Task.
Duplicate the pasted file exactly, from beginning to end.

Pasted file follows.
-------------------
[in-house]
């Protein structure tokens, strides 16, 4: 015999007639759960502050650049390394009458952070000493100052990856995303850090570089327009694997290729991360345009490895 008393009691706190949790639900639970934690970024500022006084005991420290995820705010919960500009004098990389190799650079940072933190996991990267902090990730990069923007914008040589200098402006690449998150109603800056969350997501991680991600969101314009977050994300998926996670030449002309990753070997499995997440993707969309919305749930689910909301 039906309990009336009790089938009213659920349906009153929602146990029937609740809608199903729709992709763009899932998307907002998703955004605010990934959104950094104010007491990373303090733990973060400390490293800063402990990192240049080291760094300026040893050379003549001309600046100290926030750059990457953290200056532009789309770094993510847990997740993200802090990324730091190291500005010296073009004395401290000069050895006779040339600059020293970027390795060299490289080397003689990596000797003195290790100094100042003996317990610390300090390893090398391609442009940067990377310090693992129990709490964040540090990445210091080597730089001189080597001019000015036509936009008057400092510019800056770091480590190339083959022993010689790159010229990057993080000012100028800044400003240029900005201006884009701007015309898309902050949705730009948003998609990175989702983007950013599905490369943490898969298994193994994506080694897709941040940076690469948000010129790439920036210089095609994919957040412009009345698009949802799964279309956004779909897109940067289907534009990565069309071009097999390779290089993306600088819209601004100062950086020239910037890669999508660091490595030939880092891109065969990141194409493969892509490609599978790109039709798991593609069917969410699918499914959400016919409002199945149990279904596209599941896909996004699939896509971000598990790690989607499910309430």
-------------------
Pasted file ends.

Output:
[in-house]
């Protein structure tokens, strides 16, 4: 015999007639759960502050650049390394009458952070000493100052990856995303850090570089327009694997290729991360345009490895 008393009691706190949790639900639970934690970024500022006084005991420290995820705010919960500009004098990389190799650079940072933190996991990267902090990730990069923007914008040589200098402006690449998150109603800056969350997501991680991600969101314009977050994300998926996670030449002309990753070997499995997440993707969309919305749930689910909301 039906309990009336009790089938009213659920349906009153929602146990029937609740809608199903729709992709763009899932998307907002998703955004605010990934959104950094104010007491990373303090733990973060400390490293800063402990990192240049080291760094300026040893050379003549001309600046100290926030750059990457953290200056532009789309770094993510847990997740993200802090990324730091190291500005010296073009004395401290000069050895006779040339600059020293970027390795060299490289080397003689990596000797003195290790100094100042003996317990610390300090390893090398391609442009940067990377310090693992129990709490964040540090990445210091080597730089001189080597001019000015036509936009008057400092510019800056770091480590190339083959022993010689790159010229990057993080000012100028800044400003240029900005201006884009701007015309898309902050949705730009948003998609990175989702983007950013599905490369943490898969298994193994994506080694897709941040940076690469948000010129790439920036210089095609994919957040412009009345698009949802799964279309956004779909897109940067289907534009990565069309071009097999390779290089993306600088819209601004100062950086020239910037890669999508660091490595030939880092891109065969990141194409493969892509490609599978790109039709798991593609069917969410699918499914959400016919409002199945149990279904596209599941896909996004699939896509971000598990790690989607499910309430």